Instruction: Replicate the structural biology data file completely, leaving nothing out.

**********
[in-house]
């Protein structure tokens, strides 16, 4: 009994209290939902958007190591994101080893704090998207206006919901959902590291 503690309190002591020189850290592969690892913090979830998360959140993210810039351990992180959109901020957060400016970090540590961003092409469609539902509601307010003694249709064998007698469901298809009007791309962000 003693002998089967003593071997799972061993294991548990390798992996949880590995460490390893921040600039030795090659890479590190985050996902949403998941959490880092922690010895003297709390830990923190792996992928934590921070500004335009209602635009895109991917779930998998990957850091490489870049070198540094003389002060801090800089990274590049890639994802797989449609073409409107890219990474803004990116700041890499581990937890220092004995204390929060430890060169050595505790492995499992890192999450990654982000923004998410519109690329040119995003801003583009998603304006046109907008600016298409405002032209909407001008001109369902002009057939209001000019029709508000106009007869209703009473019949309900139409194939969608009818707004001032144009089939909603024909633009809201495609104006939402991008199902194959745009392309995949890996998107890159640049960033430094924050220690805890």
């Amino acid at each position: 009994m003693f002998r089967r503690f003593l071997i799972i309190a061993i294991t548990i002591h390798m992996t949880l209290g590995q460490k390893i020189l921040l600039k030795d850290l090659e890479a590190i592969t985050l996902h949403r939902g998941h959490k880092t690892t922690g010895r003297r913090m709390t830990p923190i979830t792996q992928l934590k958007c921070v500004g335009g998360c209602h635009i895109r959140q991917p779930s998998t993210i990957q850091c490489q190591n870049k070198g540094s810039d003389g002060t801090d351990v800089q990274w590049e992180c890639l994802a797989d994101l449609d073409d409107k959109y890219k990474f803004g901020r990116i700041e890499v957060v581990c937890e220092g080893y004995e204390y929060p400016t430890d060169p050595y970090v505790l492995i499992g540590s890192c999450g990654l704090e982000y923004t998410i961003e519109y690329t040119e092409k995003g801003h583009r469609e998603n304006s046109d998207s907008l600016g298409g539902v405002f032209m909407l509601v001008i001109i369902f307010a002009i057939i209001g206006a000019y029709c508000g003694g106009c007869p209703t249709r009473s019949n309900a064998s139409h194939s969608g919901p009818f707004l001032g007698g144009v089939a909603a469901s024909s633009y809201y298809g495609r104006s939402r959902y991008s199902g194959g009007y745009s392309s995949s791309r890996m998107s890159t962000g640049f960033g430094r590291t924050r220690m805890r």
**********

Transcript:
[in-house]
């Protein structure tokens, strides 16, 4: 009994209290939902958007190591994101080893704090998207206006919901959902590291 503690309190002591020189850290592969690892913090979830998360959140993210810039351990992180959109901020957060400016970090540590961003092409469609539902509601307010003694249709064998007698469901298809009007791309962000 003693002998089967003593071997799972061993294991548990390798992996949880590995460490390893921040600039030795090659890479590190985050996902949403998941959490880092922690010895003297709390830990923190792996992928934590921070500004335009209602635009895109991917779930998998990957850091490489870049070198540094003389002060801090800089990274590049890639994802797989449609073409409107890219990474803004990116700041890499581990937890220092004995204390929060430890060169050595505790492995499992890192999450990654982000923004998410519109690329040119995003801003583009998603304006046109907008600016298409405002032209909407001008001109369902002009057939209001000019029709508000106009007869209703009473019949309900139409194939969608009818707004001032144009089939909603024909633009809201495609104006939402991008199902194959745009392309995949890996998107890159640049960033430094924050220690805890």
């Amino acid at each position: 009994m003693f002998r089967r503690f003593l071997i799972i309190a061993i294991t548990i002591h390798m992996t949880l209290g590995q460490k390893i020189l921040l600039k030795d850290l090659e890479a590190i592969t985050l996902h949403r939902g998941h959490k880092t690892t922690g010895r003297r913090m709390t830990p923190i979830t792996q992928l934590k958007c921070v500004g335009g998360c209602h635009i895109r959140q991917p779930s998998t993210i990957q850091c490489q190591n870049k070198g540094s810039d003389g002060t801090d351990v800089q990274w590049e992180c890639l994802a797989d994101l449609d073409d409107k959109y890219k990474f803004g901020r990116i700041e890499v957060v581990c937890e220092g080893y004995e204390y929060p400016t430890d060169p050595y970090v505790l492995i499992g540590s890192c999450g990654l704090e982000y923004t998410i961003e519109y690329t040119e092409k995003g801003h583009r469609e998603n304006s046109d998207s907008l600016g298409g539902v405002f032209m909407l509601v001008i001109i369902f307010a002009i057939i209001g206006a000019y029709c508000g003694g106009c007869p209703t249709r009473s019949n309900a064998s139409h194939s969608g919901p009818f707004l001032g007698g144009v089939a909603a469901s024909s633009y809201y298809g495609r104006s939402r959902y991008s199902g194959g009007y745009s392309s995949s791309r890996m998107s890159t962000g640049f960033g430094r590291t924050r220690m805890r």